2. Treatment windows on the labels are relatively optimistic about efficacy: yes, you CAN spray Italian ryegrass at three tillers in some cases, but herbicide performance on the early or late end of that window may be less dependable, especially under less-than-ideal conditions.
3. Weeds will out-compete your small grains if given the chance: every day that weeds are in there is a day that the crop is going to get edged out. Weeds grow faster and are more competitive and have the ability to completely overtake the crop in the course of a few warm weeks. Even if you manage to wipe out Italian ryegrass, if it's too late in the season, your crop's yield potential will have dropped substantially because so much of its key growth stages were spent competing with weeds for resources.
In terms of Nitrogen management, however, now might be a time to watch and wait until we have a bit more certainty about the weather. Growers will ultimately need to make the call on how to respond but having more information from soil nitrate quick tests and knowing what growth stage your crop is in will help inform those decisions.
- Author: Kathy Keatley Garvey
"Only in the last few years have we begun to uncover how bristlecone pines do this," he related. "We use field work, chemical ecology and laboratory assays to understand interactions between long-lived bristlecone pine species (Great Basic Bristlecone pine and foxtail pine), co-occurring limber pine, and the mountain pine beetle (MPB). I will talk about recent and going research examining (1) the plant volatile cues used by host-searching MPBs, (2) the terpene-based phloem defenses used against MPB larvae, and (3) tradeoffs between constitutive and induced defenses across these pine species. Understanding these interactions provides insight into the longevity of bristlecone pines, the implications for these species under climate change, and development of management tool to protect trees from bark beetles."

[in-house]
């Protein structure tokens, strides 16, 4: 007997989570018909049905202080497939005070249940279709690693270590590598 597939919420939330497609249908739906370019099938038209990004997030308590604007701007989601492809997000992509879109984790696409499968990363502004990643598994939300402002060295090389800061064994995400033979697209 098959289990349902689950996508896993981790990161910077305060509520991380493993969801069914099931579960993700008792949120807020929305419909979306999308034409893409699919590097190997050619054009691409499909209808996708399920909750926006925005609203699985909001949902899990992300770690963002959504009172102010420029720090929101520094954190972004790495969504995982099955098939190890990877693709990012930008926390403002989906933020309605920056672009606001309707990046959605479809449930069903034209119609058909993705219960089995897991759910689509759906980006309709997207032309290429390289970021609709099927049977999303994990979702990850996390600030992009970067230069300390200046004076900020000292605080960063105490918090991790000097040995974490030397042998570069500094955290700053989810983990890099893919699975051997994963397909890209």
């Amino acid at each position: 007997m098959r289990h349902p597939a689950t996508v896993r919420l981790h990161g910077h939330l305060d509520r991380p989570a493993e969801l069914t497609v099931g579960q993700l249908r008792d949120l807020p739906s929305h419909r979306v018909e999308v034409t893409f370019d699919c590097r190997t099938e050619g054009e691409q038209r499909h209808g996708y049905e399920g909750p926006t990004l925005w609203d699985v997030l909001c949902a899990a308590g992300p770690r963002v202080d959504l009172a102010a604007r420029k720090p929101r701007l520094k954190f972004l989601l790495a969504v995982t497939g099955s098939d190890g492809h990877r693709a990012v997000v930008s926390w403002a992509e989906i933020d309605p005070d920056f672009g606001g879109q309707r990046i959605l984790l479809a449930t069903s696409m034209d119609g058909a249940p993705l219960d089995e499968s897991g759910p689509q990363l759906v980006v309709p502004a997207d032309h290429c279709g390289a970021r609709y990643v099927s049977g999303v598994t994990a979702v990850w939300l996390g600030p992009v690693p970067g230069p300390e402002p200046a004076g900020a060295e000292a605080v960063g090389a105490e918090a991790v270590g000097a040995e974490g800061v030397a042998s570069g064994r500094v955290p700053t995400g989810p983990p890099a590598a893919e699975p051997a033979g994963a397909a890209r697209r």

Runyon, based on the Montana State University (MSU) campus in Bozeman, received his bachelor's degree in biology and mathematics in 1998 from the University of Virginia's College at Wise, Va.; his master's degree in entomology from MSU in 2001; and his doctorate in entomology in 2008 from Pennsylvania State University Park, Pa.
In 2014, at a ceremony in Washington, D.C., he received the Presidential Early Career Award for Science and Engineering (PECASE), the highest honor bestowed by the U.S. government on science and engineering professionals in the early stages of their independent research careers.
Homicz, advised by research entomologist Chris Fettig of the USDA's Pacific Southwest Research Station, Davis, began her studies with forest entomologist and chemical ecologist Steve Seybold (1959-2019). Her dissertation research focuses on western pine beetle and red turpentine beetle interactions with forest disturbances, such as drought, wildfire and prescribed fire.
The UC Davis Department of Entomology and Nematology's regularly scheduled Wednesday seminars are at 4:10 p.m. on every Wednesday through March 15. They are coordinated by urban landscape entomologist Emily Meineke, assistant professor. (See schedule.) She may be reached at firstname.lastname@example.org.